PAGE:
Practice-based research in education: insights from Sweden

For the collaboration between the research and the school to succeed, one should pay more attention to the teachers' professional development.

A researcher and a teacher are studying videos which are shown on the laptop

Analysing videos together with researchers gives teachers important insights in various aspects which affect teaching quality. Photo: Colourbox.

In recent years, increased attention has been devoted to the need for a practice-based research in education and closer cooperation between the academia and the classroom. Practical relevance of research is a topic of increasing attention in most of research areas both in Europe and in Nordic countries, and the education is not an exception. Together, teachers and researchers are expected to build new knowledge and arrive at  evidence-based methods for improved  quality and more efficient learning in schools.

This article reports from an academic article describing a pilot study in the Swedish ULF project (Utbildning, Lärande, Forskning  [Education,  Learning,  Research]),  where  researchers and teachers, on joint initiative and within the context of application, try out a model of collaboration for improved instructional quality, and where QUINT researcher and professor of Karlstad University Michael Tengberg was one of the PIs, together with his colleague Marie Wejrum.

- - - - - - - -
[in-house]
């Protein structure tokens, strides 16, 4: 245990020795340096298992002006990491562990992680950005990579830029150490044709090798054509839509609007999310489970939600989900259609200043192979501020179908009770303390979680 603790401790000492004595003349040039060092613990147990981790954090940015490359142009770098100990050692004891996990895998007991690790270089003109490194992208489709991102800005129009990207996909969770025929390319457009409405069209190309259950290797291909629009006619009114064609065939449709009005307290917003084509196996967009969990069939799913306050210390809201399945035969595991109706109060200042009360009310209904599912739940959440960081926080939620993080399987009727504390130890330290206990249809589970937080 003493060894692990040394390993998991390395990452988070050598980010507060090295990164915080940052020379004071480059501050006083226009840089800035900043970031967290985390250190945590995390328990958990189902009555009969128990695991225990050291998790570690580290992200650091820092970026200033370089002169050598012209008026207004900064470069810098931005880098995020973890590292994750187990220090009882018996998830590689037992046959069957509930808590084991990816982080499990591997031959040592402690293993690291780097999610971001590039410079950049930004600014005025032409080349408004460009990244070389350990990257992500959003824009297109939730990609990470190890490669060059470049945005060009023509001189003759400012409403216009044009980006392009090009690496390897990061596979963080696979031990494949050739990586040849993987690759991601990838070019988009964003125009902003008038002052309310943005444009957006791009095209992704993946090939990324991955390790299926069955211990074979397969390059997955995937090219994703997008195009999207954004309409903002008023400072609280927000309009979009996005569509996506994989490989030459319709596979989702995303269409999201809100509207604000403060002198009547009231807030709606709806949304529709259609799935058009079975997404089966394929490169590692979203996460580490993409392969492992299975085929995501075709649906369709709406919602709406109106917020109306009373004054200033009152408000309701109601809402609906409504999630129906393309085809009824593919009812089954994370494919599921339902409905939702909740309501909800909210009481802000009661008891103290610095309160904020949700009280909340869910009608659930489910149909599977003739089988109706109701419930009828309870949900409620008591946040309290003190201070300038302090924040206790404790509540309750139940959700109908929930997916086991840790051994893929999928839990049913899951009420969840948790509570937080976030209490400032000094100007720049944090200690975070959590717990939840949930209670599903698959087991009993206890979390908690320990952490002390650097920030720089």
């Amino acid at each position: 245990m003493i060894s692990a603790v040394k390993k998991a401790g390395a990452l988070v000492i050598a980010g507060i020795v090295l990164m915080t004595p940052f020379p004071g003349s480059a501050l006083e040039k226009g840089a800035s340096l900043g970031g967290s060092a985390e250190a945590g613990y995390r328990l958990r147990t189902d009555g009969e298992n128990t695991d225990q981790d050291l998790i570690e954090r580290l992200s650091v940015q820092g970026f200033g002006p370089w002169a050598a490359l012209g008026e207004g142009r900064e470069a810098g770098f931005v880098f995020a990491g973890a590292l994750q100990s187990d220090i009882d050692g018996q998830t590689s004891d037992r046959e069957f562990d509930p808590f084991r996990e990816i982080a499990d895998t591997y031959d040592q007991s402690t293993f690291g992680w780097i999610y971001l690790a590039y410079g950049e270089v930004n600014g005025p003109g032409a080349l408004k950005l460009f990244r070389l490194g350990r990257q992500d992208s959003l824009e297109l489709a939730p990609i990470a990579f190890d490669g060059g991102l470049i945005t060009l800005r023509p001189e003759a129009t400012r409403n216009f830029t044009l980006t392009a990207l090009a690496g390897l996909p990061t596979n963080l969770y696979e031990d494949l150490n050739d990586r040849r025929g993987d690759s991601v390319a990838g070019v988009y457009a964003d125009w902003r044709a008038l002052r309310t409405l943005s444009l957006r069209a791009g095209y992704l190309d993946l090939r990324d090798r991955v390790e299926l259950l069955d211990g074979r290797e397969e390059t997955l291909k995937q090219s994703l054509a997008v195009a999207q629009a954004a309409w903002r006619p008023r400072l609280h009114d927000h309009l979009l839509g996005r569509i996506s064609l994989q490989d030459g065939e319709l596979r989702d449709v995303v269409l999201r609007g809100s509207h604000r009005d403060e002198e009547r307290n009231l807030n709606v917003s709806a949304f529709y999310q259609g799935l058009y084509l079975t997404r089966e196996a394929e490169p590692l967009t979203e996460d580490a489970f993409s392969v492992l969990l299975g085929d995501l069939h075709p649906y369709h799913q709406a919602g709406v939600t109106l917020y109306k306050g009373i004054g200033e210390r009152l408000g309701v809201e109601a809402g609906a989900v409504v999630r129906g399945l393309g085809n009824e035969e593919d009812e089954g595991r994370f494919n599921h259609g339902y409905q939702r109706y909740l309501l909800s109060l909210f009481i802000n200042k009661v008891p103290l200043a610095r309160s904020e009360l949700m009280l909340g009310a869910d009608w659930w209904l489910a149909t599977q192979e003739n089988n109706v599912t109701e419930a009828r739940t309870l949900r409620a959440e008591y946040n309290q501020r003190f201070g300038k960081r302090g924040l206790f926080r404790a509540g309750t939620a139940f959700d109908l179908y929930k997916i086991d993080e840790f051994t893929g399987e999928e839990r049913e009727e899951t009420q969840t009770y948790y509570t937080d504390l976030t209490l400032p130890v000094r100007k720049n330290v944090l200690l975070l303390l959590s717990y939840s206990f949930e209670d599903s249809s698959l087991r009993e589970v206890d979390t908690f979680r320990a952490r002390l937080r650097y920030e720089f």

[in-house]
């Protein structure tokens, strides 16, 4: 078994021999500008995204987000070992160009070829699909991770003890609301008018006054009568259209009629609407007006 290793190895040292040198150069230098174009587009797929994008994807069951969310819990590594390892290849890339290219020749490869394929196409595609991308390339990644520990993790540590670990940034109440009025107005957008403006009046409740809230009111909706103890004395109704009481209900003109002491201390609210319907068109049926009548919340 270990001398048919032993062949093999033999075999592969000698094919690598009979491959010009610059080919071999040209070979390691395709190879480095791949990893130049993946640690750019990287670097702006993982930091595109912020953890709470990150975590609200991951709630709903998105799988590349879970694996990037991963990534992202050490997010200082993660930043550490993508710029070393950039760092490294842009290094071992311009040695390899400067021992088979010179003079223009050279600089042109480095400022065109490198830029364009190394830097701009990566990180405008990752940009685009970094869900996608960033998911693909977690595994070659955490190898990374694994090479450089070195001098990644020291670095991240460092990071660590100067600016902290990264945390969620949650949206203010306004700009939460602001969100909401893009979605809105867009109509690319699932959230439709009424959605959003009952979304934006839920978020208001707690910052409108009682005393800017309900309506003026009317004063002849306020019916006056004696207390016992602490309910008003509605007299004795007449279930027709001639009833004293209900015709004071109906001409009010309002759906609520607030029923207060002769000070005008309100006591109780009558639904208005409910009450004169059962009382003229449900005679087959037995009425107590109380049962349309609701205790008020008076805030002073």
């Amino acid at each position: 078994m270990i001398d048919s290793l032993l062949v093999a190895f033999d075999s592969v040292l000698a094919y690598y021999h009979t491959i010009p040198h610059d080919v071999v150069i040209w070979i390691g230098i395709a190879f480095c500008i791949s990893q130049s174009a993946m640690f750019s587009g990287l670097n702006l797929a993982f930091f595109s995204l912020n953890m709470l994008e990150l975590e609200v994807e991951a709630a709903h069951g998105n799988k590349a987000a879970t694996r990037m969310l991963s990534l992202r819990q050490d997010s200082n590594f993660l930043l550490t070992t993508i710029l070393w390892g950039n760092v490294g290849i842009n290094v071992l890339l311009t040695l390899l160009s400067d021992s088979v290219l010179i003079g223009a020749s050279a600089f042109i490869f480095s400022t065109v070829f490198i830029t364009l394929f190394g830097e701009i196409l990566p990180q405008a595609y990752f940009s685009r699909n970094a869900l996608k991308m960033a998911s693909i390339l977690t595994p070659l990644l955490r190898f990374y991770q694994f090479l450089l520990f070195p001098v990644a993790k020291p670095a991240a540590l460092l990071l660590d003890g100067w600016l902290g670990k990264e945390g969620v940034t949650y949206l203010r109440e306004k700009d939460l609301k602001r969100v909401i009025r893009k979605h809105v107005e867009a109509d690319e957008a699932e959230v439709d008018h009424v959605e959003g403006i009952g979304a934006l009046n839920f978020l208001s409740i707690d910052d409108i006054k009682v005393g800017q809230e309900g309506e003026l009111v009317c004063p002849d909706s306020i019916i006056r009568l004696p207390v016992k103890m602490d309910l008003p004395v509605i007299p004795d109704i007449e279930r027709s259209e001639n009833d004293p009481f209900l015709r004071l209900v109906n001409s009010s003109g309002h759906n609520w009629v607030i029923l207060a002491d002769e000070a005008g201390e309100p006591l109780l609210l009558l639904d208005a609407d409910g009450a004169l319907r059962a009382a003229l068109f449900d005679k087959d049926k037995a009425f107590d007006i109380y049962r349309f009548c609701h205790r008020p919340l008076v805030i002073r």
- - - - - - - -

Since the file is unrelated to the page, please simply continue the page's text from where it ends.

Our study aimed to determine how the use of research tools can help teachers to improve their instructional quality, how easy these tools are to understand and use, and identify factors which can make the cooperation between researchers and teachers more sustainable and efficient, professor Tengberg says. 

The Swedish study builds on previous large-scale studies such as LISA study (Linking Instruction and Student Achievement) and QUINT LISA Nordic study. Both studies involved videotaping teaching sessions in authentic classrooms and analyzing those with the help of a specific observation tool (PLATO) focusing on several critical aspects of instructional quality. 

Findings indicate that the research-based quality criteria and teachers’ own perception of quality often coincide, and teachers report increased attention to own instruction when using the abovementioned tool. At the same time, teachers report the need for more time for planning and reflection as well as a need for continuous professional development. 

-    A long-term investment in teachers' professional development, and allocation of necessary time and resources for this work, comes forward as one of the most important factors in achieving quality in teaching, Michael Tengberg says.

Combined with the research-based knowledge base provided by researchers, it will contribute to a well-functioning collaboration between research and school – and that in a long-term perspective, he concludes.

This article is based on the contents in the academic article “Observation och återkoppling med fokus på utvecklad undervisning: Professionsutveckling med hjälp av PLATO” written by QUINT member professor Michael Tengberg and his colleague at Karlstad University PhD fellow Maria Wejrum. Article is published in Acta Didactica Norden.

By Katerina Houben, QUINT/UiO
Published Mar. 4, 2021 9:18 AM - Last modified Mar. 4, 2021 9:18 AM